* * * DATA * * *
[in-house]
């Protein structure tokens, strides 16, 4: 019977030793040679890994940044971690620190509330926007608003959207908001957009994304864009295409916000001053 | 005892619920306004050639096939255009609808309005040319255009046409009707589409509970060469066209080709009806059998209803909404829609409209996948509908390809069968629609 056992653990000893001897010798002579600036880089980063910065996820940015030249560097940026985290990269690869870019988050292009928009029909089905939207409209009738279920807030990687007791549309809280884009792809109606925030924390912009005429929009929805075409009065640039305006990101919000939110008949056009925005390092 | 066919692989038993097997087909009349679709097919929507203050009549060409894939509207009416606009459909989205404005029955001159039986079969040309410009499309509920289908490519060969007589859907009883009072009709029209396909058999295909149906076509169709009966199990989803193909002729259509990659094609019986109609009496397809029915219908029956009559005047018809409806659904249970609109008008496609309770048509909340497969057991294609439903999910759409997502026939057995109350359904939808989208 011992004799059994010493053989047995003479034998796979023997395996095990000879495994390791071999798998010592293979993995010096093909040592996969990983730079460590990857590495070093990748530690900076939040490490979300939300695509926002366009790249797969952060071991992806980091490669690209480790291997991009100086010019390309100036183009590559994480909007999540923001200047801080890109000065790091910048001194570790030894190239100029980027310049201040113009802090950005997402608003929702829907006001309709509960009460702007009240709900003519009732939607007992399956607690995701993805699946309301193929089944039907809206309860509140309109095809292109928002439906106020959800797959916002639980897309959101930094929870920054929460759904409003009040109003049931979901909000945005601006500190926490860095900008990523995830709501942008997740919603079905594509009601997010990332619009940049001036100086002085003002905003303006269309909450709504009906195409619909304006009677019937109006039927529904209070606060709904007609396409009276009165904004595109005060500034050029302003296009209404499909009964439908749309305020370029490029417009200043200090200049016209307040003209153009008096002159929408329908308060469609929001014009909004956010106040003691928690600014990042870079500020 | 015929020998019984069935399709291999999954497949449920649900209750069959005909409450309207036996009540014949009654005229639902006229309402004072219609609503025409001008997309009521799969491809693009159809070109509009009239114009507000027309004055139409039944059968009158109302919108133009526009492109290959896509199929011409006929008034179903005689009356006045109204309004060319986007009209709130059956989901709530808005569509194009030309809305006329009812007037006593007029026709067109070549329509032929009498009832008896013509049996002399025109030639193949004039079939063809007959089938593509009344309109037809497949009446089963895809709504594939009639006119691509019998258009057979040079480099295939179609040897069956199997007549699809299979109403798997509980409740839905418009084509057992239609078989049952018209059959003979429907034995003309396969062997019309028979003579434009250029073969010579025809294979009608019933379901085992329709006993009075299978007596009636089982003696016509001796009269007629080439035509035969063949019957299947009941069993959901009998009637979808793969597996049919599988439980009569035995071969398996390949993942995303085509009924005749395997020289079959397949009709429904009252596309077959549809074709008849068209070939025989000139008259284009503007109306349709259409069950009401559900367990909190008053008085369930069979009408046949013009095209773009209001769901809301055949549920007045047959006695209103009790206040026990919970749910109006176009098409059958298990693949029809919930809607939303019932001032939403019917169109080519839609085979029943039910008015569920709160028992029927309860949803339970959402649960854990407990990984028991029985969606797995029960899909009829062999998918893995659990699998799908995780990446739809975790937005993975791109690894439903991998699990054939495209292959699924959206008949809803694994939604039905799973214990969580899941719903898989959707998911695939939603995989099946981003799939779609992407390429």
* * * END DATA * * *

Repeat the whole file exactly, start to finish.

[in-house]
């Protein structure tokens, strides 16, 4: 019977030793040679890994940044971690620190509330926007608003959207908001957009994304864009295409916000001053 | 005892619920306004050639096939255009609808309005040319255009046409009707589409509970060469066209080709009806059998209803909404829609409209996948509908390809069968629609 056992653990000893001897010798002579600036880089980063910065996820940015030249560097940026985290990269690869870019988050292009928009029909089905939207409209009738279920807030990687007791549309809280884009792809109606925030924390912009005429929009929805075409009065640039305006990101919000939110008949056009925005390092 | 066919692989038993097997087909009349679709097919929507203050009549060409894939509207009416606009459909989205404005029955001159039986079969040309410009499309509920289908490519060969007589859907009883009072009709029209396909058999295909149906076509169709009966199990989803193909002729259509990659094609019986109609009496397809029915219908029956009559005047018809409806659904249970609109008008496609309770048509909340497969057991294609439903999910759409997502026939057995109350359904939808989208 011992004799059994010493053989047995003479034998796979023997395996095990000879495994390791071999798998010592293979993995010096093909040592996969990983730079460590990857590495070093990748530690900076939040490490979300939300695509926002366009790249797969952060071991992806980091490669690209480790291997991009100086010019390309100036183009590559994480909007999540923001200047801080890109000065790091910048001194570790030894190239100029980027310049201040113009802090950005997402608003929702829907006001309709509960009460702007009240709900003519009732939607007992399956607690995701993805699946309301193929089944039907809206309860509140309109095809292109928002439906106020959800797959916002639980897309959101930094929870920054929460759904409003009040109003049931979901909000945005601006500190926490860095900008990523995830709501942008997740919603079905594509009601997010990332619009940049001036100086002085003002905003303006269309909450709504009906195409619909304006009677019937109006039927529904209070606060709904007609396409009276009165904004595109005060500034050029302003296009209404499909009964439908749309305020370029490029417009200043200090200049016209307040003209153009008096002159929408329908308060469609929001014009909004956010106040003691928690600014990042870079500020 | 015929020998019984069935399709291999999954497949449920649900209750069959005909409450309207036996009540014949009654005229639902006229309402004072219609609503025409001008997309009521799969491809693009159809070109509009009239114009507000027309004055139409039944059968009158109302919108133009526009492109290959896509199929011409006929008034179903005689009356006045109204309004060319986007009209709130059956989901709530808005569509194009030309809305006329009812007037006593007029026709067109070549329509032929009498009832008896013509049996002399025109030639193949004039079939063809007959089938593509009344309109037809497949009446089963895809709504594939009639006119691509019998258009057979040079480099295939179609040897069956199997007549699809299979109403798997509980409740839905418009084509057992239609078989049952018209059959003979429907034995003309396969062997019309028979003579434009250029073969010579025809294979009608019933379901085992329709006993009075299978007596009636089982003696016509001796009269007629080439035509035969063949019957299947009941069993959901009998009637979808793969597996049919599988439980009569035995071969398996390949993942995303085509009924005749395997020289079959397949009709429904009252596309077959549809074709008849068209070939025989000139008259284009503007109306349709259409069950009401559900367990909190008053008085369930069979009408046949013009095209773009209001769901809301055949549920007045047959006695209103009790206040026990919970749910109006176009098409059958298990693949029809919930809607939303019932001032939403019917169109080519839609085979029943039910008015569920709160028992029927309860949803339970959402649960854990407990990984028991029985969606797995029960899909009829062999998918893995659990699998799908995780990446739809975790937005993975791109690894439903991998699990054939495209292959699924959206008949809803694994939604039905799973214990969580899941719903898989959707998911695939939603995989099946981003799939779609992407390429």